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Okay, Diana, I'm finally getting to Eliot's use of affective language
(in concise if not clear language).  I thought that I would go back to
"The Waste Land" passage I commented on earlier (about the use of
indirect emotion).  I went up to the beginning of the passage where
Magnus Martyr seems to give us refuge to see how Eliot did it. Here
are the notes that I wrote to myself:

At the violet hour
   Ominous

Like a taxi throbbing waiting
   We're still indoors but it is like we are outdoors.
   Throbbing gives a sense of danger.

Old man with wrinkled female breasts
   Age, death, decay

the evening hour
   Again, impending darkness

Out of the window perilously spread
   Outdoors is dangerous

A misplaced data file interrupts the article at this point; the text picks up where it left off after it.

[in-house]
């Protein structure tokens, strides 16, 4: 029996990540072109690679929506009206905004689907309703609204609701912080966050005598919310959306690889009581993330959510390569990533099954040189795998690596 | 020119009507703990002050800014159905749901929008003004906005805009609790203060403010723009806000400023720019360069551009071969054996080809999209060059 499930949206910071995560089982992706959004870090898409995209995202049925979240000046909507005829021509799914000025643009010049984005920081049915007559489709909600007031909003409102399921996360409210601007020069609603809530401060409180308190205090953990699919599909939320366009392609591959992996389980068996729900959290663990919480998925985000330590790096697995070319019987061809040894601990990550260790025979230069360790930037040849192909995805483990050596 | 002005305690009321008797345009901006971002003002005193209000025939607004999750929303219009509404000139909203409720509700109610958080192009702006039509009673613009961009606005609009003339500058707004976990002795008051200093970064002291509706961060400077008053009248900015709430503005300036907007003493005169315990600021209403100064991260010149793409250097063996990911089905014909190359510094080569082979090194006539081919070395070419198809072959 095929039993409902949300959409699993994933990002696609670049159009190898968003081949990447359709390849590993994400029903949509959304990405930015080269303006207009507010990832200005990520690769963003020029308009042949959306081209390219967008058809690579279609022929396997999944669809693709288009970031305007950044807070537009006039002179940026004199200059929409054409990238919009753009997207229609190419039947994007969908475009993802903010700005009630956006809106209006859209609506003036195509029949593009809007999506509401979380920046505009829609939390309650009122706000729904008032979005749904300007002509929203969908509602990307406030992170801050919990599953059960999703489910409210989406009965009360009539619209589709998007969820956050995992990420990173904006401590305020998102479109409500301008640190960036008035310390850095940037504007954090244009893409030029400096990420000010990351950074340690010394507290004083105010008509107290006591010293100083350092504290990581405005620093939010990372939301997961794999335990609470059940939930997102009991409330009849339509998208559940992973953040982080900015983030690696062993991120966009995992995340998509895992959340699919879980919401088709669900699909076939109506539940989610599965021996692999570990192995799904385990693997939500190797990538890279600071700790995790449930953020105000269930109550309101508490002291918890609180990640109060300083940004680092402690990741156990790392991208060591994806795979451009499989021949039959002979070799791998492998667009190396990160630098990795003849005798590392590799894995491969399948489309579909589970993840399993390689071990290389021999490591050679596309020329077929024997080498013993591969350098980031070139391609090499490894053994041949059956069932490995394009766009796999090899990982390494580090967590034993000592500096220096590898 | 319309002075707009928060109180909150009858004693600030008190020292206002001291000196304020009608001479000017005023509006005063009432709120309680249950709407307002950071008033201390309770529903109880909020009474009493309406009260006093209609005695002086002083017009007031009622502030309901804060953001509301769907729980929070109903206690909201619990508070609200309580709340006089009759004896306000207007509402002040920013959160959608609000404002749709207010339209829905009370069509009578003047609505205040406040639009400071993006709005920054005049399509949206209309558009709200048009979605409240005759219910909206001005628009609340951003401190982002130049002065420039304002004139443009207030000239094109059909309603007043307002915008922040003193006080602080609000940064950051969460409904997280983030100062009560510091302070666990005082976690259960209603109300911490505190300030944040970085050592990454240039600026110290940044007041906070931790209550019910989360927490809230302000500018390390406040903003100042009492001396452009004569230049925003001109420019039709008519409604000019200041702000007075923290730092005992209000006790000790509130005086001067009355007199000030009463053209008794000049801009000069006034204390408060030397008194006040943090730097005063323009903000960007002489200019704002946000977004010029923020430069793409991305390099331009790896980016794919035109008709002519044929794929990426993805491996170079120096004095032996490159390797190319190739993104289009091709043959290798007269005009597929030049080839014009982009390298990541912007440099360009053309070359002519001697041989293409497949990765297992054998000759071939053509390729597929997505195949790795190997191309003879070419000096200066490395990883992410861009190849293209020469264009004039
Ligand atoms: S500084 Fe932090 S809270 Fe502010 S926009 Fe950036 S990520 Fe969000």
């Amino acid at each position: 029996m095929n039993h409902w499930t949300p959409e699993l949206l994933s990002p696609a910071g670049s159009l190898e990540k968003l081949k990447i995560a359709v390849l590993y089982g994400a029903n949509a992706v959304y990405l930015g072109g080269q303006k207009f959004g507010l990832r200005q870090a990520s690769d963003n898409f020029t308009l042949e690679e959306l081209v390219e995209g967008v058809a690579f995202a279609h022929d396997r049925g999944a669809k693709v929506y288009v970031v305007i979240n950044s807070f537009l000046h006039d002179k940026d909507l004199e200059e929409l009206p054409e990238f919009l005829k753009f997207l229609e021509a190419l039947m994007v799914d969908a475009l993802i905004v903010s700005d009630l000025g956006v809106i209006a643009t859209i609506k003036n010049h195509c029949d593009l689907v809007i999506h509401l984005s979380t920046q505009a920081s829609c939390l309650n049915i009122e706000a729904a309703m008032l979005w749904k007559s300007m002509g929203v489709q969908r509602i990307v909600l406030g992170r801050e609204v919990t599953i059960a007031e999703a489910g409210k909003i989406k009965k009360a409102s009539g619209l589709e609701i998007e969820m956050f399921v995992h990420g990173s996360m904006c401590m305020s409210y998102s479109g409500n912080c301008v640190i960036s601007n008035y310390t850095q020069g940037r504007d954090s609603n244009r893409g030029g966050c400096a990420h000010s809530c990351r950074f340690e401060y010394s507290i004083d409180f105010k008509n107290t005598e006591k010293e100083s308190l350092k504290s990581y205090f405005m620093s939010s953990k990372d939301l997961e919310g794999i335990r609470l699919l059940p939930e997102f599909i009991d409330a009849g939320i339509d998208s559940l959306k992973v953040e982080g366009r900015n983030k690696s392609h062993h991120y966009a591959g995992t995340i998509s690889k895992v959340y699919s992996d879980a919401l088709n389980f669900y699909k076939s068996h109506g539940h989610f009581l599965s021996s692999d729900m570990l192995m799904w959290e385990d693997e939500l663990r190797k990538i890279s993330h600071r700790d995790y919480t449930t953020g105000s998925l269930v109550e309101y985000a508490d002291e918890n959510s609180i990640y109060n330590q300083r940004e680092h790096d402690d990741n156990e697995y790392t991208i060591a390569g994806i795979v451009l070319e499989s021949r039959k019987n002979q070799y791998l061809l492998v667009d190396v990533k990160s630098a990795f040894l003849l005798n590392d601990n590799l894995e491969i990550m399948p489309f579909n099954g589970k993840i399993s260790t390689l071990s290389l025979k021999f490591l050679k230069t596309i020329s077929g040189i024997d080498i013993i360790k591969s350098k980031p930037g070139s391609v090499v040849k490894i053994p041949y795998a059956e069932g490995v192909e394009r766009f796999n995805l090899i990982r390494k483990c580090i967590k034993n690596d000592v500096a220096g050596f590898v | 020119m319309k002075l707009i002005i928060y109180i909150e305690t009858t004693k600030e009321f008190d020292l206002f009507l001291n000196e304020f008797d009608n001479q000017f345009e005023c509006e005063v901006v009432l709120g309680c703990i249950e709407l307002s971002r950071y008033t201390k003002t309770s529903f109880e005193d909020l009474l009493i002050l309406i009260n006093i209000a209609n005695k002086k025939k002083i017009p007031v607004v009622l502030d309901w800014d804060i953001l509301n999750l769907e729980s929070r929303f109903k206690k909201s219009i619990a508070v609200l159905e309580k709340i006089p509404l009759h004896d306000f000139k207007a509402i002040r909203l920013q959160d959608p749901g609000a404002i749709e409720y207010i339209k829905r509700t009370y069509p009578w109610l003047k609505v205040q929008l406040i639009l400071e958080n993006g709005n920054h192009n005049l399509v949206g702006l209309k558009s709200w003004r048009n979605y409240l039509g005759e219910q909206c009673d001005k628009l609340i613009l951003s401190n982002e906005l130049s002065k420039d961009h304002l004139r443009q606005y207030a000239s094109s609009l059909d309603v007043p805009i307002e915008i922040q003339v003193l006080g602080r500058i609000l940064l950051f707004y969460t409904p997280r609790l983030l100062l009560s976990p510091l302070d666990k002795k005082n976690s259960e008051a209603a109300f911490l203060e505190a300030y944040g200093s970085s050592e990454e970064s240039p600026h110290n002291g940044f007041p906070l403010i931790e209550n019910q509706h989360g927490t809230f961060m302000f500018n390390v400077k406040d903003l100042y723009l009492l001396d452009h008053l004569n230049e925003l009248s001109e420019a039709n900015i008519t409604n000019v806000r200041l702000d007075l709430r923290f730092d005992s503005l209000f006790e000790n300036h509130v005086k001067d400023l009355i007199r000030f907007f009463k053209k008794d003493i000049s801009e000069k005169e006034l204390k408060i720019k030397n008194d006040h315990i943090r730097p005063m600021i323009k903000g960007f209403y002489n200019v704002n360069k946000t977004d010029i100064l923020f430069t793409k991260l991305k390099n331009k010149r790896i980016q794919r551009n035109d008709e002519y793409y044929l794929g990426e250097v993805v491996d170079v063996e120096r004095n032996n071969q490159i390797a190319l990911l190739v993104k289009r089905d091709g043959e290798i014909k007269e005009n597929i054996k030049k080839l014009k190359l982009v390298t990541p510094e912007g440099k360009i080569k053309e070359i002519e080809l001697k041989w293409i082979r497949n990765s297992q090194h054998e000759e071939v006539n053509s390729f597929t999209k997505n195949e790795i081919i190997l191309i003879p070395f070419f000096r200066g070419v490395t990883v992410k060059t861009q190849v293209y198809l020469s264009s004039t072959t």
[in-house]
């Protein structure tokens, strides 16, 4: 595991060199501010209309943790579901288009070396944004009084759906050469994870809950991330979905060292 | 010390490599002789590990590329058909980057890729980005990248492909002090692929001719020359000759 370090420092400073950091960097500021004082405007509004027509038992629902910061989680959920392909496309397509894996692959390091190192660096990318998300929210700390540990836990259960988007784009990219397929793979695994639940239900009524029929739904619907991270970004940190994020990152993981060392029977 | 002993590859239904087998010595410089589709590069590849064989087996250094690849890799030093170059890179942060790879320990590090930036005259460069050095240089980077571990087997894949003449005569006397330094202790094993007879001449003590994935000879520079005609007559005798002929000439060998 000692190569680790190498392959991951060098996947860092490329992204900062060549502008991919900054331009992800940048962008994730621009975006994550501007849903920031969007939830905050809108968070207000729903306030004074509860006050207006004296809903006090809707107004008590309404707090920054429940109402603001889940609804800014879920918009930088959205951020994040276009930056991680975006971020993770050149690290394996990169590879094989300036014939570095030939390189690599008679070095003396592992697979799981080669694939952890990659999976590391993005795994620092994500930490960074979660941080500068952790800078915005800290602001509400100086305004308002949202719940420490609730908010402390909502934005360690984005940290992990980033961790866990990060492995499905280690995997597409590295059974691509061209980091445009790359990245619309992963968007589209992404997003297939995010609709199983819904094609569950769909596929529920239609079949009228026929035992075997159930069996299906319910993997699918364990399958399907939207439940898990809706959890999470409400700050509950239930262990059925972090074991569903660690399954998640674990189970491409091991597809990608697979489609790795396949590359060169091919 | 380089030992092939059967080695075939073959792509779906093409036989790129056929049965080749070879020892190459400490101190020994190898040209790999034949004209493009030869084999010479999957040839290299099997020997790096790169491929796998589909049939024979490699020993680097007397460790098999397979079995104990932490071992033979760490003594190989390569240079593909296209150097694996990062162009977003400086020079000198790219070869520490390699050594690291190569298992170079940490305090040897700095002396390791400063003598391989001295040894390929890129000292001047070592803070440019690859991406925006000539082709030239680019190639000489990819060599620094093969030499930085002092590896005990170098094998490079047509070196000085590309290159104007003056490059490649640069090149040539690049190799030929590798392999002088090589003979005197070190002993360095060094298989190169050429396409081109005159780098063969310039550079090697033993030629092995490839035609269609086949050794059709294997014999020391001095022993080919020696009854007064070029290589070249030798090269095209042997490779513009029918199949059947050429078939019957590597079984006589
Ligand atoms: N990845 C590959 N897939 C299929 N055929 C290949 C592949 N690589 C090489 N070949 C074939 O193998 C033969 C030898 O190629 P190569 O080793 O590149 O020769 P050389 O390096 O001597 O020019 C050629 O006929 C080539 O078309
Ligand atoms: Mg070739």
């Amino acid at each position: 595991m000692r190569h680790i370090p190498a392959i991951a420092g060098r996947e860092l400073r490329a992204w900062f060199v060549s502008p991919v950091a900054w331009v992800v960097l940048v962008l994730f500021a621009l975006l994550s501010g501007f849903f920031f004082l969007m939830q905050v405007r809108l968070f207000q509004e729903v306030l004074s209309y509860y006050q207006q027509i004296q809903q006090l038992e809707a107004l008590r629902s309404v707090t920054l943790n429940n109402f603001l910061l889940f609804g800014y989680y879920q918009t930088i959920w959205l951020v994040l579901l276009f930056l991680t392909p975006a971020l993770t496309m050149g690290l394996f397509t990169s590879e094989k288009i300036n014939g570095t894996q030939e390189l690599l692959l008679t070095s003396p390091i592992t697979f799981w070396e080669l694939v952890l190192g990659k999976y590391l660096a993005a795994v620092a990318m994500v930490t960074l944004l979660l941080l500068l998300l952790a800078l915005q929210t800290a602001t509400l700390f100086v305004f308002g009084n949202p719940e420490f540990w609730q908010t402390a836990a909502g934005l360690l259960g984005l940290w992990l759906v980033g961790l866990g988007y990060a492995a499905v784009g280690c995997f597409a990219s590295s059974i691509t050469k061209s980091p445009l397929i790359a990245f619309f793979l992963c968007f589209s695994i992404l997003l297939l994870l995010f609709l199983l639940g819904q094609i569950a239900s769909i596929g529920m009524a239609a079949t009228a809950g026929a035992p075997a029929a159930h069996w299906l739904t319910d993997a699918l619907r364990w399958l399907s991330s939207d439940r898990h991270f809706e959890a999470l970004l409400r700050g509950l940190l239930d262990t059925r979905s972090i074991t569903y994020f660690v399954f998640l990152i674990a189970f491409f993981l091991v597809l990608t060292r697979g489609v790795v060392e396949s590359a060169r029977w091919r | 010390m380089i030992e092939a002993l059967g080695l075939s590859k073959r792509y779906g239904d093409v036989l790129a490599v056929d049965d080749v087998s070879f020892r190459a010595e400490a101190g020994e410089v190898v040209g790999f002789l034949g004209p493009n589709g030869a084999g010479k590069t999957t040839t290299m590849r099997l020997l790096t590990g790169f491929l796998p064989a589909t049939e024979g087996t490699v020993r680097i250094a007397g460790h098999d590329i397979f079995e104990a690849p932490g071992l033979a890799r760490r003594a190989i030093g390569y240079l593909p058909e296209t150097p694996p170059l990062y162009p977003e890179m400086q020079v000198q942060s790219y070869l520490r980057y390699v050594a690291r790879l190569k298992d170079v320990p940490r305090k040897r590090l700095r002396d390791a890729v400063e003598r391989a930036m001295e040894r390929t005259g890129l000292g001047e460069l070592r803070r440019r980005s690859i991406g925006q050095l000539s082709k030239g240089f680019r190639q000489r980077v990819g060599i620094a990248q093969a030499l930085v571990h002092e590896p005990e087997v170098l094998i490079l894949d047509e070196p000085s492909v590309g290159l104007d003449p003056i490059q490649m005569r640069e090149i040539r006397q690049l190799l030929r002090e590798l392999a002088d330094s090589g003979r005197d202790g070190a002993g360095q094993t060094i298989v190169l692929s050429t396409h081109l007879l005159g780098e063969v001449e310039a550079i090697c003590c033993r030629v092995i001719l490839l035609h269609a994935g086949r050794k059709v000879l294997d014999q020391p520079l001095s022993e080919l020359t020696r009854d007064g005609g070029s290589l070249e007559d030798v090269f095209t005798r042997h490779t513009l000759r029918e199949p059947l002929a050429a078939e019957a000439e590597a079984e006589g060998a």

he assaults at once
   Danger

And I Tiresias have foresuffered all
   Suffering, danger

I who have sat by Thebes below the wall
And walked among the lowest of the dead.)
   Outdoors, suffering, death

stairs unlit
   Heading outdoors to the dark

Paces about her room again
   Anxiety

crept by me
   Even music can be creepy

where the walls
Of Magnus Martyr hold
Inexplicable splendour of Ionian white and gold.
   Noon, indoors, God, protective saint (with emphasis accented by
   the unusual placement, not Saint Magnus but Magnus, Martyr), light
   and bright, even the use of "Ionian" brings up the sunlit seas
   where "Ionic" may not.